Another note to the “opposition”, which is called “conflict” on a more general level: The PCs doesn’t need to know the source of the conflict, but there HAS to be any kind of inner or outer conflict set until the mid of the 1st act. Then the “incident” gets the conflicted protagonist out of his routine right into the second act – and the “journey” starts …

    It helps to analyse successful movies and have a look, what is hidden behinf the actual “action”. Where is the “conflict” and “journey” in “E.T.”? Or the “journey” in “Panic Room” or “Taxi Driver”? You will find them, when you think out of the box.

  3. “Provide links or hooks to further adventures as well as a sense of what the adventure means in the larger sense/picture.”

    I actually tend to provide these earlier in the adventure. I know how each adventure fits into the grand scheme of things, and I often use that as part of the reason to be there. I’ll also put some hooks toward other adventures throughout the one they’re currently taking part it, rather than at just the end.

    Even if I make it as clear and blatant as a map with “big treasure here!” on it, they’ll finish the adventure they’re on before taking off to start looking at the new one. I don’t like having things chained end to end, I’d rather see each adventure as something of a web, with links to other adventures almost anywhere in them.

    For instance, while Refining the Keys of Heraka-at I have links to at least four other adventures built in. Admittedly, ‘Keys’ is the major theme here, this particular adventure is the gateway to the entire campaign, so of course there would be explicit connections. However, they aren’t all found at the end, each is found in a different place through the complex.

    (This might not be a great example of a three-part adventure, though. This is a site to explore and there are dangers, but it is not prepared as a goal-oriented exercise.)

    1. I like the ideas of having the hooks floating, so they can turn up anywhere in the adventure. You’ve just got to make certain the PCs are paying attention! I guess the map with the words “Big Treasure Here” will probably take care of that! πŸ˜‰

      1. Indeed, I don’t want the hooks too compelling during the adventure, or I might find the PCs haring off to do that instead.

        I hadn’t considered having new hooks ‘floating’, quite, but still in specific locations to be found. In The Keys of Heraka-at the Hall of Faded Kings has murals explaining, after a fashion, what’s going on and the pieces needed to become the Donnerkonig. “Where and how to get them” is covered in other areas of the adventure.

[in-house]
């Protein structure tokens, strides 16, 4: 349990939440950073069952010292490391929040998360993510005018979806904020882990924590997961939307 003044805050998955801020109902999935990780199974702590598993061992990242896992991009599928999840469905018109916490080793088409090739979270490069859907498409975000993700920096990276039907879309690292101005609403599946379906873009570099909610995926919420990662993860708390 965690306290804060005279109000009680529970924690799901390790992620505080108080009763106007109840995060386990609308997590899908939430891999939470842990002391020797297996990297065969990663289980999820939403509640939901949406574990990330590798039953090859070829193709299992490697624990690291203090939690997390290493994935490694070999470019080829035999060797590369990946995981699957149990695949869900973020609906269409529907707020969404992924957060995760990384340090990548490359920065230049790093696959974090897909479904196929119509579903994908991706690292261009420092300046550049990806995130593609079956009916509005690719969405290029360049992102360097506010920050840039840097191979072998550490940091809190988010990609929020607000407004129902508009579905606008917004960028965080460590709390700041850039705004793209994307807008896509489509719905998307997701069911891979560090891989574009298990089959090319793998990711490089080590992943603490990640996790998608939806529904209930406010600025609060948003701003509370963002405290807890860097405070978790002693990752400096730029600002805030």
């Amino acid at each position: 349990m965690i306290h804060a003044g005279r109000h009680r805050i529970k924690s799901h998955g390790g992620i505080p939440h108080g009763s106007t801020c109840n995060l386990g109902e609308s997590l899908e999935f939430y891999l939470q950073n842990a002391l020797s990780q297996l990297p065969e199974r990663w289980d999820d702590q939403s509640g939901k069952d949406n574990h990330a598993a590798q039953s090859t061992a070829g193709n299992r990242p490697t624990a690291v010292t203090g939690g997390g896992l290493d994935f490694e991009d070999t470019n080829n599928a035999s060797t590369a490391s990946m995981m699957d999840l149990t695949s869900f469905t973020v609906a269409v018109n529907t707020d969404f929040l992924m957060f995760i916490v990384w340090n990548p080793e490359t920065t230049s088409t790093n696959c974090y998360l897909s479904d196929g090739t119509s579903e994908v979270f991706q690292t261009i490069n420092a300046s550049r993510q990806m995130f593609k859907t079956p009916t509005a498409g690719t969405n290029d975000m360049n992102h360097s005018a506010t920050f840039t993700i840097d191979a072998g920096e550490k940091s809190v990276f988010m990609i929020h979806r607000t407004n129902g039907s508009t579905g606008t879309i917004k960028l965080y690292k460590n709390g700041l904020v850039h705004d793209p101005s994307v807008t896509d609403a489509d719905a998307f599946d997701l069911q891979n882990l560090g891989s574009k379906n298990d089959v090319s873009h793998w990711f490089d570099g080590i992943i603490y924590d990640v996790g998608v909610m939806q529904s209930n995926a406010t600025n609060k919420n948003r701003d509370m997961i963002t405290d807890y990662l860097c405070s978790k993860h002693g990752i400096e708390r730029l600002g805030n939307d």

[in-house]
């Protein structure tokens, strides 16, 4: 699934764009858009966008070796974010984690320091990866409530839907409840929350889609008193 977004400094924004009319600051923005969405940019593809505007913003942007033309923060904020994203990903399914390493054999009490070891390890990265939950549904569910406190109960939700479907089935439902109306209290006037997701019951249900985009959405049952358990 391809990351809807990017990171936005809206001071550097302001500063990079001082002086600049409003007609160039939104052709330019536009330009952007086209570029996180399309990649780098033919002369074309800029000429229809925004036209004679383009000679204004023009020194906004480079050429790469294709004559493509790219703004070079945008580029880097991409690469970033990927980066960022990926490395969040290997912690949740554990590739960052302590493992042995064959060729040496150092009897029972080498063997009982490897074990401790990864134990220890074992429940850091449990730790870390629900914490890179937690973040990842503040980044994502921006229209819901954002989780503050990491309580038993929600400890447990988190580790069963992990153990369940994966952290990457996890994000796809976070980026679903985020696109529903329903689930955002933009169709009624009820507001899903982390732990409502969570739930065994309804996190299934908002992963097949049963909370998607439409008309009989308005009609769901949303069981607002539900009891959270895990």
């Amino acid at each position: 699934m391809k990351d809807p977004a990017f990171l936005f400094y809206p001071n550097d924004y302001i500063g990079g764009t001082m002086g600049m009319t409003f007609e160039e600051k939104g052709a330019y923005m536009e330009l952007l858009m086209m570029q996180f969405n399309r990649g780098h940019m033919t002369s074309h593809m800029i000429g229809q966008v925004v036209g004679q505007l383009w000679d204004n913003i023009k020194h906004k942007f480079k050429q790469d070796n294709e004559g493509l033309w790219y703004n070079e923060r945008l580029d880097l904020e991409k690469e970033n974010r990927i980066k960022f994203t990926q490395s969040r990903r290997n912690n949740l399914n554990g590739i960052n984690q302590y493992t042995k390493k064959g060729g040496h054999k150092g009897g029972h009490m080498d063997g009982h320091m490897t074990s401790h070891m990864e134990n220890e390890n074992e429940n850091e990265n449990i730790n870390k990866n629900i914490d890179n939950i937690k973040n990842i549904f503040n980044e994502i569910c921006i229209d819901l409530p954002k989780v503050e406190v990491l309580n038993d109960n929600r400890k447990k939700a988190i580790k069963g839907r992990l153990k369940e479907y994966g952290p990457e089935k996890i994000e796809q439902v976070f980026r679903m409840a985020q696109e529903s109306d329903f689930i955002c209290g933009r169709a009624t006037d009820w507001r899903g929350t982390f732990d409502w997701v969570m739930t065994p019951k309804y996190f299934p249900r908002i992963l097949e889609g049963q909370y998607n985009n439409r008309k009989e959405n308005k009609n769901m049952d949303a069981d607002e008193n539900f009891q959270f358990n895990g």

However, ‘truly floating hooks’ are still a viable and interesting idea. I still like using wandering monsters, but I’ve never much liked ‘truly random’ ones. “2d4 gnolls” is boring, but “gnoll hunting party” is better, and better again is “gnoll hunting party led by Shek Varta, hunting [bounty of choice]”. The first encounter is likely to end in one predictable way, the second I can see going a couple of ways, the third I don’t know what will happen. It probably won’t result in an immediate change in course, but I can see it influencing what happens after the adventure.

  4. I recognized Campbell’s Monomyth immediately, of course. For some reason, though, I was only just now reminded of Johnn Four’s Five Room Model of dungeon design. I was initially reminded by the “one fifth, three fifths, one fifth” bit, but that this article and the Five Room article each work in fifths is a red herring. The Five Room model is quite linear, but if the middle act is to be short the Five Room model can fit well, with the last act described in this article being a denouement rather than a climax.

    I think if I were to try to overlap the two ideas I would leave your first act as you have it, split the third act into two (climax and denouement), then overlap rooms 1-4 with act two and climax, with room 5 having the denouement, loose-ends-cleanup, and plot twist or hooks to next steps.

  5. Also on the topic of three-stage things, Angry DM talks about a Three-Stage Boss Fight (four-post series, look to the nav box on the right for links to the other three posts) that I think could be made to relate.

    Introduction might be around initial contact and decision to engage, and include the first part of the actual fight, until “it gets real”.